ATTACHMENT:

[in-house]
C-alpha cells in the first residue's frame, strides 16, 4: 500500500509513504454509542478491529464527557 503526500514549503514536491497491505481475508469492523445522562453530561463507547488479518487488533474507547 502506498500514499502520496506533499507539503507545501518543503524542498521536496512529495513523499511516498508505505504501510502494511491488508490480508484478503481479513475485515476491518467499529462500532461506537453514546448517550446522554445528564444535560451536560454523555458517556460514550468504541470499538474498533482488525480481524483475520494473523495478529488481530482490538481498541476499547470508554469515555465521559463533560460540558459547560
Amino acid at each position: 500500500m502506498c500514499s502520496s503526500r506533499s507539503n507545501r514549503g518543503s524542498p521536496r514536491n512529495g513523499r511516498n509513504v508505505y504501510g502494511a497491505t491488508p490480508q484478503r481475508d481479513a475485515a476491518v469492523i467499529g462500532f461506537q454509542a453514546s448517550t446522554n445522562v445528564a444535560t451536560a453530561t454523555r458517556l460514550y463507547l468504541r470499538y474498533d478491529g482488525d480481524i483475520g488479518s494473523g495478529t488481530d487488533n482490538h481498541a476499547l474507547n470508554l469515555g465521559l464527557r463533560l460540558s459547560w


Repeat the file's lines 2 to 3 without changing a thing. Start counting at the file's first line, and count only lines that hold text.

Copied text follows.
C-alpha cells in the first residue's frame, strides 16, 4: 500500500509513504454509542478491529464527557 503526500514549503514536491497491505481475508469492523445522562453530561463507547488479518487488533474507547 502506498500514499502520496506533499507539503507545501518543503524542498521536496512529495513523499511516498508505505504501510502494511491488508490480508484478503481479513475485515476491518467499529462500532461506537453514546448517550446522554445528564444535560451536560454523555458517556460514550468504541470499538474498533482488525480481524483475520494473523495478529488481530482490538481498541476499547470508554469515555465521559463533560460540558459547560
Amino acid at each position: 500500500m502506498c500514499s502520496s503526500r506533499s507539503n507545501r514549503g518543503s524542498p521536496r514536491n512529495g513523499r511516498n509513504v508505505y504501510g502494511a497491505t491488508p490480508q484478503r481475508d481479513a475485515a476491518v469492523i467499529g462500532f461506537q454509542a453514546s448517550t446522554n445522562v445528564a444535560t451536560a453530561t454523555r458517556l460514550y463507547l468504541r470499538y474498533d478491529g482488525d480481524i483475520g488479518s494473523g495478529t488481530d487488533n482490538h481498541a476499547l474507547n470508554l469515555g465521559l464527557r463533560l460540558s459547560w